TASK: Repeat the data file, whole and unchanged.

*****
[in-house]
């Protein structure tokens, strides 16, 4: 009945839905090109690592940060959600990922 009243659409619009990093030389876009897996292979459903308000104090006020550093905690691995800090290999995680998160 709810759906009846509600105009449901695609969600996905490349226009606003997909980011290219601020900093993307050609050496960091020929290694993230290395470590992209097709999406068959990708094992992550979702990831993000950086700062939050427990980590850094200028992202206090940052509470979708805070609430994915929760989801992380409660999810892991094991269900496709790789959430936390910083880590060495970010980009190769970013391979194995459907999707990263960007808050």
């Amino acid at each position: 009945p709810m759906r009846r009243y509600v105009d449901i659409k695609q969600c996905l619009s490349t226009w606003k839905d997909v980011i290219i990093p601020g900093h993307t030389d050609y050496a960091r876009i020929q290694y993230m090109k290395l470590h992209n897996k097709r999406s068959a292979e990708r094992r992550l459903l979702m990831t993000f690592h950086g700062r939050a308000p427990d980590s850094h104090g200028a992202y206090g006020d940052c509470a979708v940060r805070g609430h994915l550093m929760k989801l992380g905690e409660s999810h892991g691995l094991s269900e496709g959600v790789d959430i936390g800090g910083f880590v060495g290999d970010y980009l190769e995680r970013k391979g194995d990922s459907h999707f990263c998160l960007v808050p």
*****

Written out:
[in-house]
């Protein structure tokens, strides 16, 4: 009945839905090109690592940060959600990922 009243659409619009990093030389876009897996292979459903308000104090006020550093905690691995800090290999995680998160 709810759906009846509600105009449901695609969600996905490349226009606003997909980011290219601020900093993307050609050496960091020929290694993230290395470590992209097709999406068959990708094992992550979702990831993000950086700062939050427990980590850094200028992202206090940052509470979708805070609430994915929760989801992380409660999810892991094991269900496709790789959430936390910083880590060495970010980009190769970013391979194995459907999707990263960007808050």
């Amino acid at each position: 009945p709810m759906r009846r009243y509600v105009d449901i659409k695609q969600c996905l619009s490349t226009w606003k839905d997909v980011i290219i990093p601020g900093h993307t030389d050609y050496a960091r876009i020929q290694y993230m090109k290395l470590h992209n897996k097709r999406s068959a292979e990708r094992r992550l459903l979702m990831t993000f690592h950086g700062r939050a308000p427990d980590s850094h104090g200028a992202y206090g006020d940052c509470a979708v940060r805070g609430h994915l550093m929760k989801l992380g905690e409660s999810h892991g691995l094991s269900e496709g959600v790789d959430i936390g800090g910083f880590v060495g290999d970010y980009l190769e995680r970013k391979g194995d990922s459907h999707f990263c998160l960007v808050p």